Trees and other vegetation provide shelter, food, and passageways for animals of all sizes, from pollinators to small birds to large mammals. Animals use trees to nest, rest, and shelter from inclement weather like extreme heat or storms. Even old, dead snags can provide vital shelter, storage space, and perches. Birds and mammals eat fruits and nuts produced by trees. Hummingbirds and bees depend on nectar and pollen from flowers to sustain them. Beavers use trees to build large elaborate shelters for their families. And many animals use vegetation as a means to travel safely between open areas. Animals rely on trees just as much as trees may rely on animals. Many tree species depend on wildlife to disperse their seeds. Typically, fruiting trees rely on animals to consume their fruits, travel to another area and spread their seeds. Dispersed seeds tend to have more successful germination and are more likely to grow into healthy trees. Seed dispersal also helps to keep forested areas genetically diverse allowing the trees to be stronger and more resistant to disease. Increasing plant and tree diversity within cities and agricultural areas can increase animal biodiversity. Animals can act as pest control agents, consuming insects that may have negative impacts on human health, tree health, or crop production.
6. Improve Mental and Physical Health
While it has been believed for many years that being in nature can decrease stress, scientists are finally providing evidence supporting those claims. Spending time in natural settings can help to improve our mental states by decreasing stress, anxiety, hostility, depressive thoughts, and rumination. This has been linked to amygdala integrity, which means that forests may actually improve the brain’s ability to handle stressful situations. Nature can increase creativity and decrease attention fatigue, helping to restore problem solving skills. With lower levels of stress and anxiety, people are able to be more productive. Studies have shown that in offices with more access to nature, employees have a boosted sense of morale, increased efficiency, and an increased sense of job satisfaction. Nature doesn’t only have a positive effect on our mental health, but can positively impact our physical health as well. Studies have shown that nature increases our body’s immune systems protecting us against many illnesses. Viewing natural settings decreases our stress response which allows our bodies to move from a state of fight or flight to a more restful and regenerative state. This means that our bodies are able to devote more energy to recovering from any injury or illness in the body. Trees release small organic compounds into the air that we may breathe in and can also help increase our immune system response with their antimicrobial, anti-inflammatory, and anti-allergy properties.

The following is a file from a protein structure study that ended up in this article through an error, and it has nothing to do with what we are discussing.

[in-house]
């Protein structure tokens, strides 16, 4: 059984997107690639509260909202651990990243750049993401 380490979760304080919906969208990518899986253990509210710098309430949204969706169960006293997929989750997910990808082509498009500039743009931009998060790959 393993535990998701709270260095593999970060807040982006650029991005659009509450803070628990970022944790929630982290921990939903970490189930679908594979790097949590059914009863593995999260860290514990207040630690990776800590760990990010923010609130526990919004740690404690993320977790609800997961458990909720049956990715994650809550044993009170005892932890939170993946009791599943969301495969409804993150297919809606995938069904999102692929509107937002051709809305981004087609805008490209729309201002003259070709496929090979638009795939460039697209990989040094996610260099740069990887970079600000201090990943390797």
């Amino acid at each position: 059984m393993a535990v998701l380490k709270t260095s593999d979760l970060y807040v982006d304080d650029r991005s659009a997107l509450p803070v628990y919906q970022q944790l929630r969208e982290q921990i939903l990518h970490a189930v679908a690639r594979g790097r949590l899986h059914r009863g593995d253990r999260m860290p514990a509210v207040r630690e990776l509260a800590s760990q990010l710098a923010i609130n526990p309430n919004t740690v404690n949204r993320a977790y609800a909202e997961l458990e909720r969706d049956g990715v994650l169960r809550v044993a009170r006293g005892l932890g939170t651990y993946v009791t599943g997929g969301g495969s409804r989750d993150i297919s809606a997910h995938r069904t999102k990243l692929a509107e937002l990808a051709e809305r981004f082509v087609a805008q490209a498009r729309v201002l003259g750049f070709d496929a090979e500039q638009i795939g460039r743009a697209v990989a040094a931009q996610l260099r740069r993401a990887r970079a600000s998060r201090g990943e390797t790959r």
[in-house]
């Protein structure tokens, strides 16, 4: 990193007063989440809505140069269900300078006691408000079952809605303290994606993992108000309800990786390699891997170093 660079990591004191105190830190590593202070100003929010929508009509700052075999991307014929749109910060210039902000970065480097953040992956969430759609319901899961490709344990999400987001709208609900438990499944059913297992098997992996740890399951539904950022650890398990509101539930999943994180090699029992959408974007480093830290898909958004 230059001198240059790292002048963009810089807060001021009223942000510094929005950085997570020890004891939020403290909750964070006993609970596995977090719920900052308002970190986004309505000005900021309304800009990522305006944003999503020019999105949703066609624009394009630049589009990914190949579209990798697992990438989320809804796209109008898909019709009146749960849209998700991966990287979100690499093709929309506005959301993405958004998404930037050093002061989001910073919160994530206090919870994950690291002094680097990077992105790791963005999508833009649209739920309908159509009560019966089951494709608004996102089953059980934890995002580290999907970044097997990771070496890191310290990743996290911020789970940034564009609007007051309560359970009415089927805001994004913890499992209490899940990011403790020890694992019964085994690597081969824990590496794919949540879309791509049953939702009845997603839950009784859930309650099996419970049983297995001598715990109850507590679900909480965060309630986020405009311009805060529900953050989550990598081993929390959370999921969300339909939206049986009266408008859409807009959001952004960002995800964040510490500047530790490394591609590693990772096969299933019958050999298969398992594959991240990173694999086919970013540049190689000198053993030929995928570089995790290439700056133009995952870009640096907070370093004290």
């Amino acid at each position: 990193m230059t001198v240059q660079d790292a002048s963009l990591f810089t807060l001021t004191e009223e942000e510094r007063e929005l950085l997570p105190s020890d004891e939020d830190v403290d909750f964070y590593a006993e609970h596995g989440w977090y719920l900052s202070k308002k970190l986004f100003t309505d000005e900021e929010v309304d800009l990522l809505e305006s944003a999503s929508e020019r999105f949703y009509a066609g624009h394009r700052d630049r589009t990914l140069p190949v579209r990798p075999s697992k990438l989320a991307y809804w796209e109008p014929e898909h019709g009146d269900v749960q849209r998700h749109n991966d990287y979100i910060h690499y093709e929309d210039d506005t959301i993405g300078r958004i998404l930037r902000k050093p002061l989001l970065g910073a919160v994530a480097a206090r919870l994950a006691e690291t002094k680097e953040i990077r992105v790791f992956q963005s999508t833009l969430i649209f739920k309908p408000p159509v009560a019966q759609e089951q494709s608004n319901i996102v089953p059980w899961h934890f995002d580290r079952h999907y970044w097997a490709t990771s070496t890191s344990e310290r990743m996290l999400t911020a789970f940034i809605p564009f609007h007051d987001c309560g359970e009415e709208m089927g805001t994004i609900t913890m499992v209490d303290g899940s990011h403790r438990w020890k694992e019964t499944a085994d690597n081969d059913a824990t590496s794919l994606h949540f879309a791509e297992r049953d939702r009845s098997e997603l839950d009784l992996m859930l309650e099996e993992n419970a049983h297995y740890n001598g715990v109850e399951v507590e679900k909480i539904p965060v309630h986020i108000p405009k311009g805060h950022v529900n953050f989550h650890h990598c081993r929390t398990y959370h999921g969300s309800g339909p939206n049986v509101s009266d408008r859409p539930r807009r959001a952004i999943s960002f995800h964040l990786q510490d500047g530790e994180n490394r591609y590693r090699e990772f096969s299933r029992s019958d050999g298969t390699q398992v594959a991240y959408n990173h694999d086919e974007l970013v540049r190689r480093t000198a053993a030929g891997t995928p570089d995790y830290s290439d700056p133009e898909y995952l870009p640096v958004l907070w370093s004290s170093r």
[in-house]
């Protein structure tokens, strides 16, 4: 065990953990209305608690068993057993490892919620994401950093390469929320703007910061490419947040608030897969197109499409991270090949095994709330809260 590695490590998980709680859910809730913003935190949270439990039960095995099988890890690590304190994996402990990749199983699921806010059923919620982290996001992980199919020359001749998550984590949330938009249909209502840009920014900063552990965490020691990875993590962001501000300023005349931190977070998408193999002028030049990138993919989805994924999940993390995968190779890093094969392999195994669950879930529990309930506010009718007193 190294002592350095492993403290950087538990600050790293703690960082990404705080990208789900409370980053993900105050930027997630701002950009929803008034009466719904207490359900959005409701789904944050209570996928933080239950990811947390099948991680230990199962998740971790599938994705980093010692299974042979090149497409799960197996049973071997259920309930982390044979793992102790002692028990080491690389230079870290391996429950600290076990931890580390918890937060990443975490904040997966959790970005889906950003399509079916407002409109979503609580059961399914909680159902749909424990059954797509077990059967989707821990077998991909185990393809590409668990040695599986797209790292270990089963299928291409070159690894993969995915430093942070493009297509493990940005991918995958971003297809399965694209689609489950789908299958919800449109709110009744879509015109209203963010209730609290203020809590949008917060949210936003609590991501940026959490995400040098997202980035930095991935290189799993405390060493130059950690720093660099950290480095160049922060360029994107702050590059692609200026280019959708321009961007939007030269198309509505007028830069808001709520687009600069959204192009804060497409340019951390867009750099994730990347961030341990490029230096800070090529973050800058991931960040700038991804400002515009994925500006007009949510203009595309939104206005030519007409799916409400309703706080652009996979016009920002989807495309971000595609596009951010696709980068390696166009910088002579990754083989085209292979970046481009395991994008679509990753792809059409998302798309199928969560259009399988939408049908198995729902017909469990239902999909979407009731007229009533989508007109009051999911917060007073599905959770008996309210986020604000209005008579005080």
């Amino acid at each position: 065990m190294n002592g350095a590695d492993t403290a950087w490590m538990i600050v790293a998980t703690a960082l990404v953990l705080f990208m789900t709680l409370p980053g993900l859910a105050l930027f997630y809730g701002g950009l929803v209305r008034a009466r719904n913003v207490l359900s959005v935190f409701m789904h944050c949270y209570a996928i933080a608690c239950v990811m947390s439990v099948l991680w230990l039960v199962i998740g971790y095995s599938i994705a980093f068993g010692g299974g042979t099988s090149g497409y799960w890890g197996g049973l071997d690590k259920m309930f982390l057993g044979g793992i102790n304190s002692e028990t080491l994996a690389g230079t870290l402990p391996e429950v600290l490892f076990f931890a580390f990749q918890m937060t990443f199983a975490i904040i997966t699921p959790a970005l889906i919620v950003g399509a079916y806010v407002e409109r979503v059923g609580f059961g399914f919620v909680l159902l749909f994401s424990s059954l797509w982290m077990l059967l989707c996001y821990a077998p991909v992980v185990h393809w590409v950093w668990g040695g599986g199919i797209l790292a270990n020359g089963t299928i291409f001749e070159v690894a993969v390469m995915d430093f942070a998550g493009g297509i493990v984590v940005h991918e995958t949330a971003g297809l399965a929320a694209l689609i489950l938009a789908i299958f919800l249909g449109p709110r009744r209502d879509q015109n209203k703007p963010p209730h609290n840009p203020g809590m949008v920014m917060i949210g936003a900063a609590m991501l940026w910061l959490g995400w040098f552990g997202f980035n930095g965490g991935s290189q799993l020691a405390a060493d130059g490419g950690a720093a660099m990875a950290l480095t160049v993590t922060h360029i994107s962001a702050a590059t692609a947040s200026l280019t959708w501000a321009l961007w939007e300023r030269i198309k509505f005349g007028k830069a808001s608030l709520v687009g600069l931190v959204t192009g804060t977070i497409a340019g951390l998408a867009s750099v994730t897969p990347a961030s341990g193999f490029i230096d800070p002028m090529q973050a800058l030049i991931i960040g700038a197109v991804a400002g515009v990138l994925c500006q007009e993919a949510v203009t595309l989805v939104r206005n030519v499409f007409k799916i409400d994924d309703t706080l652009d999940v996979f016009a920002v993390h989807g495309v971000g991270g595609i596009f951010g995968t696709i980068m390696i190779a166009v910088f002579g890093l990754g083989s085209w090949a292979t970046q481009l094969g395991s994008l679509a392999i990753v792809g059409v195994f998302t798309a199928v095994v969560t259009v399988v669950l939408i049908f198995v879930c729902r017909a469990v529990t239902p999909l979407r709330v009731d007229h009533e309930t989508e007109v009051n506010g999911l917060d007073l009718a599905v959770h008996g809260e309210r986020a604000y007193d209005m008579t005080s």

7. Bring Communities Together
Nature can increase kindness, generosity, and a willingness to help those around them, helping to create a stronger sense of community. People tend to spend more time outdoors in neighborhoods with more trees. This has led to the idea that trees decrease crime rates as there are more eyes on the street. There are several studies that show that increased green space within a neighborhood is associated with lower crime rates even after controlling for things like socioeconomic status, poverty, and unemployment rates. Tree planting events are also a great way to bring people together from all backgrounds. Friends of Trees is a non-profit organization in Oregon that promotes tree planting and neighborhood enhancement. Their planting season starts in October, and is a great way to get involved in the community and meet new people. They run different programs throughout the year and are always looking for more volunteers to help them plant, water, and nurture the trees they have planted. Sperry Tree Care has recently partnered with Friends of Trees to help reduce their carbon footprint and increase green spaces throughout the Eugene-Springfield metro area. So, whether you are looking for some stress relief, better water and air quality, some extra savings, or a bit of community engagement, trees have got your back. Check out the Friends of Trees event page to find a day and time that works best for you if you are interested in getting more involved.
If you are looking for some additional support in choosing a tree or where to plant it, the ISA Certified Arborists at Sperry Tree Care are here to help you with any questions you may have. Contact us to find out more!
Contributed by Chelsey Hunts, Sperry Field Staff